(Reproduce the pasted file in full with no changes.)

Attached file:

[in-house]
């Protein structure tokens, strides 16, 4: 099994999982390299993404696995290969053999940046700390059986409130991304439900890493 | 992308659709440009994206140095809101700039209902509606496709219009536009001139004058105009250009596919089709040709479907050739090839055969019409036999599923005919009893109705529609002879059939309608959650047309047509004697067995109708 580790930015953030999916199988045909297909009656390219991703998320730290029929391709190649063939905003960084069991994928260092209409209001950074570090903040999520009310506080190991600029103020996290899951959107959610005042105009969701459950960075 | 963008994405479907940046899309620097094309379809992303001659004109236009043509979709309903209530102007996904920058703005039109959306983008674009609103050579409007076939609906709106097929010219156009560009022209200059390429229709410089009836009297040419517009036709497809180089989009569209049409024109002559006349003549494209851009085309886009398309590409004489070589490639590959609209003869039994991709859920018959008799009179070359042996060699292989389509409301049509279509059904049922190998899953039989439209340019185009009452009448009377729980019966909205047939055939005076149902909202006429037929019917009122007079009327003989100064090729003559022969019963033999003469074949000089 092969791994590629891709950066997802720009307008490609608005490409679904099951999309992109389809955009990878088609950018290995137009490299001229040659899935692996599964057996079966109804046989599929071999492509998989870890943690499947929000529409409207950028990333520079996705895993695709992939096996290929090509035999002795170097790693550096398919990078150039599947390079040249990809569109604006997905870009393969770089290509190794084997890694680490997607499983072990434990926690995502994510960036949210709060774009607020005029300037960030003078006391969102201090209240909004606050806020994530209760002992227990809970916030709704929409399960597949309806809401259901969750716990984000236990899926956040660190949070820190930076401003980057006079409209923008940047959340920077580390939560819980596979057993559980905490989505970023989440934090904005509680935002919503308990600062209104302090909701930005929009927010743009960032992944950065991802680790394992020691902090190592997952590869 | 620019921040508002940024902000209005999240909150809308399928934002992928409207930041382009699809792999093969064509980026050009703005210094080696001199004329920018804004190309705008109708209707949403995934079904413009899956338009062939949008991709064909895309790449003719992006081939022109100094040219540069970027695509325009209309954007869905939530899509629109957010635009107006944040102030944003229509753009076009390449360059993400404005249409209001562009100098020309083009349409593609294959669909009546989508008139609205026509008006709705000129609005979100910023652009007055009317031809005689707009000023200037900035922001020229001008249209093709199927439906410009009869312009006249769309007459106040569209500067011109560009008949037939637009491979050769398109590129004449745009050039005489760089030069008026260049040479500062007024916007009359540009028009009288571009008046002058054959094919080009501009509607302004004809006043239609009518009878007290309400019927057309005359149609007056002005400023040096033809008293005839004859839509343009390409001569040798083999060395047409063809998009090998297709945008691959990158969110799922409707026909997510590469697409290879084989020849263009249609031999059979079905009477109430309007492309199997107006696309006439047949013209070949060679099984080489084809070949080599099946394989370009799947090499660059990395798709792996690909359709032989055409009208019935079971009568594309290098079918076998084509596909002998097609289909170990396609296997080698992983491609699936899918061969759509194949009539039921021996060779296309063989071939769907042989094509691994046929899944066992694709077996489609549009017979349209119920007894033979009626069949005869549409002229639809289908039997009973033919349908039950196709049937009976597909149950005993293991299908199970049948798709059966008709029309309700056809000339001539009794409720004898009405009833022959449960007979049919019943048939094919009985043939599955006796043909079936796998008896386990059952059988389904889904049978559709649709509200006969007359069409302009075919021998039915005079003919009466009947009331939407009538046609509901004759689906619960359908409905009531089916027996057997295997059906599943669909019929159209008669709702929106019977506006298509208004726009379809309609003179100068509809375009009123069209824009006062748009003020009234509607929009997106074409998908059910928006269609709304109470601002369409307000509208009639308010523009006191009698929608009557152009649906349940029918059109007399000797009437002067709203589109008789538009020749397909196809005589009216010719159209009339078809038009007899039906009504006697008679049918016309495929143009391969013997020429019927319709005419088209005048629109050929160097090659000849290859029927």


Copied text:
[in-house]
């Protein structure tokens, strides 16, 4: 099994999982390299993404696995290969053999940046700390059986409130991304439900890493 | 992308659709440009994206140095809101700039209902509606496709219009536009001139004058105009250009596919089709040709479907050739090839055969019409036999599923005919009893109705529609002879059939309608959650047309047509004697067995109708 580790930015953030999916199988045909297909009656390219991703998320730290029929391709190649063939905003960084069991994928260092209409209001950074570090903040999520009310506080190991600029103020996290899951959107959610005042105009969701459950960075 | 963008994405479907940046899309620097094309379809992303001659004109236009043509979709309903209530102007996904920058703005039109959306983008674009609103050579409007076939609906709106097929010219156009560009022209200059390429229709410089009836009297040419517009036709497809180089989009569209049409024109002559006349003549494209851009085309886009398309590409004489070589490639590959609209003869039994991709859920018959008799009179070359042996060699292989389509409301049509279509059904049922190998899953039989439209340019185009009452009448009377729980019966909205047939055939005076149902909202006429037929019917009122007079009327003989100064090729003559022969019963033999003469074949000089 092969791994590629891709950066997802720009307008490609608005490409679904099951999309992109389809955009990878088609950018290995137009490299001229040659899935692996599964057996079966109804046989599929071999492509998989870890943690499947929000529409409207950028990333520079996705895993695709992939096996290929090509035999002795170097790693550096398919990078150039599947390079040249990809569109604006997905870009393969770089290509190794084997890694680490997607499983072990434990926690995502994510960036949210709060774009607020005029300037960030003078006391969102201090209240909004606050806020994530209760002992227990809970916030709704929409399960597949309806809401259901969750716990984000236990899926956040660190949070820190930076401003980057006079409209923008940047959340920077580390939560819980596979057993559980905490989505970023989440934090904005509680935002919503308990600062209104302090909701930005929009927010743009960032992944950065991802680790394992020691902090190592997952590869 | 620019921040508002940024902000209005999240909150809308399928934002992928409207930041382009699809792999093969064509980026050009703005210094080696001199004329920018804004190309705008109708209707949403995934079904413009899956338009062939949008991709064909895309790449003719992006081939022109100094040219540069970027695509325009209309954007869905939530899509629109957010635009107006944040102030944003229509753009076009390449360059993400404005249409209001562009100098020309083009349409593609294959669909009546989508008139609205026509008006709705000129609005979100910023652009007055009317031809005689707009000023200037900035922001020229001008249209093709199927439906410009009869312009006249769309007459106040569209500067011109560009008949037939637009491979050769398109590129004449745009050039005489760089030069008026260049040479500062007024916007009359540009028009009288571009008046002058054959094919080009501009509607302004004809006043239609009518009878007290309400019927057309005359149609007056002005400023040096033809008293005839004859839509343009390409001569040798083999060395047409063809998009090998297709945008691959990158969110799922409707026909997510590469697409290879084989020849263009249609031999059979079905009477109430309007492309199997107006696309006439047949013209070949060679099984080489084809070949080599099946394989370009799947090499660059990395798709792996690909359709032989055409009208019935079971009568594309290098079918076998084509596909002998097609289909170990396609296997080698992983491609699936899918061969759509194949009539039921021996060779296309063989071939769907042989094509691994046929899944066992694709077996489609549009017979349209119920007894033979009626069949005869549409002229639809289908039997009973033919349908039950196709049937009976597909149950005993293991299908199970049948798709059966008709029309309700056809000339001539009794409720004898009405009833022959449960007979049919019943048939094919009985043939599955006796043909079936796998008896386990059952059988389904889904049978559709649709509200006969007359069409302009075919021998039915005079003919009466009947009331939407009538046609509901004759689906619960359908409905009531089916027996057997295997059906599943669909019929159209008669709702929106019977506006298509208004726009379809309609003179100068509809375009009123069209824009006062748009003020009234509607929009997106074409998908059910928006269609709304109470601002369409307000509208009639308010523009006191009698929608009557152009649906349940029918059109007399000797009437002067709203589109008789538009020749397909196809005589009216010719159209009339078809038009007899039906009504006697008679049918016309495929143009391969013997020429019927319709005419088209005048629109050929160097090659000849290859029927």